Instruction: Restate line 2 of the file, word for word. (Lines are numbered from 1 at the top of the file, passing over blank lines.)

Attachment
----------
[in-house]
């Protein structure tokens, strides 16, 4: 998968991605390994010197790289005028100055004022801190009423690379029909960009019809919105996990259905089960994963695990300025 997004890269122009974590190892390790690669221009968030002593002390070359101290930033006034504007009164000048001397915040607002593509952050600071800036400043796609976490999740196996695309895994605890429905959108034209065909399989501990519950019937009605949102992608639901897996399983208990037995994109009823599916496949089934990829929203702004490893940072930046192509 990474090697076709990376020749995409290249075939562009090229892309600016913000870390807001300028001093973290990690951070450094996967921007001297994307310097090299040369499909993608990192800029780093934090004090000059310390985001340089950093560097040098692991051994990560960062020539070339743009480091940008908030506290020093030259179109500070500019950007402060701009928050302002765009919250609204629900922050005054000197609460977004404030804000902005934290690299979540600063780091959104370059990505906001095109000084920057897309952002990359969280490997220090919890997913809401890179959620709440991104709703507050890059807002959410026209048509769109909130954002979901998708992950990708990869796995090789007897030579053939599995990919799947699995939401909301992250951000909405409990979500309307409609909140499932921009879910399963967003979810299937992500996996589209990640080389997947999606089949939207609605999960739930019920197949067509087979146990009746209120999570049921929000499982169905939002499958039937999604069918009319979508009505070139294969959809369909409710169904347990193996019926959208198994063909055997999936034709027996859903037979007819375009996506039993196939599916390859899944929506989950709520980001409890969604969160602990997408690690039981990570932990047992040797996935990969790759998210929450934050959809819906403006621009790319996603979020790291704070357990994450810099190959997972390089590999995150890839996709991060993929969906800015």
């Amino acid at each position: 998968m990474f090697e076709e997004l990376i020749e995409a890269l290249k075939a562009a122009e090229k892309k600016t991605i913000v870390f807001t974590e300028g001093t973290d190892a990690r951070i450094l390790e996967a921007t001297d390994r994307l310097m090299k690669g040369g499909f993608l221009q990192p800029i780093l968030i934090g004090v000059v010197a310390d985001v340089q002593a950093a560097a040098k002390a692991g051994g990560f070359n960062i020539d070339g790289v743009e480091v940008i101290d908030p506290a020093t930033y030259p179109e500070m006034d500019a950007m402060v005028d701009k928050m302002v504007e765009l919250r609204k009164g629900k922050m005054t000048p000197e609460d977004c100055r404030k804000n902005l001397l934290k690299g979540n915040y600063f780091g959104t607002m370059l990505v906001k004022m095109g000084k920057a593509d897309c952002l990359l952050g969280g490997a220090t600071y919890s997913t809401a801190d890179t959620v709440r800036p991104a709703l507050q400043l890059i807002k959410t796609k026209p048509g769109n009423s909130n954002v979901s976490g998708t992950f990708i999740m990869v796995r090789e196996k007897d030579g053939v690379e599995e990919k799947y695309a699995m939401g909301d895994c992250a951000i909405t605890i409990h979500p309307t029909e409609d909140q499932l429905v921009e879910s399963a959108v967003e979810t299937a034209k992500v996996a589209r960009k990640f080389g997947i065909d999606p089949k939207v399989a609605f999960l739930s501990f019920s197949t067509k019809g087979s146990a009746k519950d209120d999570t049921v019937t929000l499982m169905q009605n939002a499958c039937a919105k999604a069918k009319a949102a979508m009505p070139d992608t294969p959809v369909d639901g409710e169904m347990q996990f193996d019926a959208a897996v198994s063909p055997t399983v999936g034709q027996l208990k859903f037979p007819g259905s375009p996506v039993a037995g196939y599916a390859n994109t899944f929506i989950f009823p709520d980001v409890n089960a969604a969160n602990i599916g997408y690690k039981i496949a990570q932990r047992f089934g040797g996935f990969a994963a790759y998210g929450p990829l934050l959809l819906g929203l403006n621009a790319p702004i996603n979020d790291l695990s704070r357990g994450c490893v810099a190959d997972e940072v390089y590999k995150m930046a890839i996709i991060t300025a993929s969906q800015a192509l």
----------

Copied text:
């Protein structure tokens, strides 16, 4: 998968991605390994010197790289005028100055004022801190009423690379029909960009019809919105996990259905089960994963695990300025 997004890269122009974590190892390790690669221009968030002593002390070359101290930033006034504007009164000048001397915040607002593509952050600071800036400043796609976490999740196996695309895994605890429905959108034209065909399989501990519950019937009605949102992608639901897996399983208990037995994109009823599916496949089934990829929203702004490893940072930046192509 990474090697076709990376020749995409290249075939562009090229892309600016913000870390807001300028001093973290990690951070450094996967921007001297994307310097090299040369499909993608990192800029780093934090004090000059310390985001340089950093560097040098692991051994990560960062020539070339743009480091940008908030506290020093030259179109500070500019950007402060701009928050302002765009919250609204629900922050005054000197609460977004404030804000902005934290690299979540600063780091959104370059990505906001095109000084920057897309952002990359969280490997220090919890997913809401890179959620709440991104709703507050890059807002959410026209048509769109909130954002979901998708992950990708990869796995090789007897030579053939599995990919799947699995939401909301992250951000909405409990979500309307409609909140499932921009879910399963967003979810299937992500996996589209990640080389997947999606089949939207609605999960739930019920197949067509087979146990009746209120999570049921929000499982169905939002499958039937999604069918009319979508009505070139294969959809369909409710169904347990193996019926959208198994063909055997999936034709027996859903037979007819375009996506039993196939599916390859899944929506989950709520980001409890969604969160602990997408690690039981990570932990047992040797996935990969790759998210929450934050959809819906403006621009790319996603979020790291704070357990994450810099190959997972390089590999995150890839996709991060993929969906800015």